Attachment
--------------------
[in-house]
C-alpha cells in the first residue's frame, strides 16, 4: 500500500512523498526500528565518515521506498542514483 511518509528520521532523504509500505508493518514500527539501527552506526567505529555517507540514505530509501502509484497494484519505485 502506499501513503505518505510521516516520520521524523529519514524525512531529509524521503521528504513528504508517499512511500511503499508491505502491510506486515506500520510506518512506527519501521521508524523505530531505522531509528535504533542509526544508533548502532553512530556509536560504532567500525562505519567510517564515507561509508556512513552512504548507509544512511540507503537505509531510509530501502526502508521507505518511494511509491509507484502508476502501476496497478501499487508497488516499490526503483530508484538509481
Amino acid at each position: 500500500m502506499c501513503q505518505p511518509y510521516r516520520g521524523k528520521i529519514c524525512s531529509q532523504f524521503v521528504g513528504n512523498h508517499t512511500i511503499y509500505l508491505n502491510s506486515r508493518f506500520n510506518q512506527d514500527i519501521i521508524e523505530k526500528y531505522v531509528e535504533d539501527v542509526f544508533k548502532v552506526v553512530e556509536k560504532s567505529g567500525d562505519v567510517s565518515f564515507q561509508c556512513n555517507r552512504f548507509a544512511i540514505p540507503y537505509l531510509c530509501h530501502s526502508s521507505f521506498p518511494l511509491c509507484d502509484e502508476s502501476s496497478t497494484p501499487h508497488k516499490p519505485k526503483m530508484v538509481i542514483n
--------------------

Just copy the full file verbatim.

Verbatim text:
[in-house]
C-alpha cells in the first residue's frame, strides 16, 4: 500500500512523498526500528565518515521506498542514483 511518509528520521532523504509500505508493518514500527539501527552506526567505529555517507540514505530509501502509484497494484519505485 502506499501513503505518505510521516516520520521524523529519514524525512531529509524521503521528504513528504508517499512511500511503499508491505502491510506486515506500520510506518512506527519501521521508524523505530531505522531509528535504533542509526544508533548502532553512530556509536560504532567500525562505519567510517564515507561509508556512513552512504548507509544512511540507503537505509531510509530501502526502508521507505518511494511509491509507484502508476502501476496497478501499487508497488516499490526503483530508484538509481
Amino acid at each position: 500500500m502506499c501513503q505518505p511518509y510521516r516520520g521524523k528520521i529519514c524525512s531529509q532523504f524521503v521528504g513528504n512523498h508517499t512511500i511503499y509500505l508491505n502491510s506486515r508493518f506500520n510506518q512506527d514500527i519501521i521508524e523505530k526500528y531505522v531509528e535504533d539501527v542509526f544508533k548502532v552506526v553512530e556509536k560504532s567505529g567500525d562505519v567510517s565518515f564515507q561509508c556512513n555517507r552512504f548507509a544512511i540514505p540507503y537505509l531510509c530509501h530501502s526502508s521507505f521506498p518511494l511509491c509507484d502509484e502508476s502501476s496497478t497494484p501499487h508497488k516499490p519505485k526503483m530508484v538509481i542514483n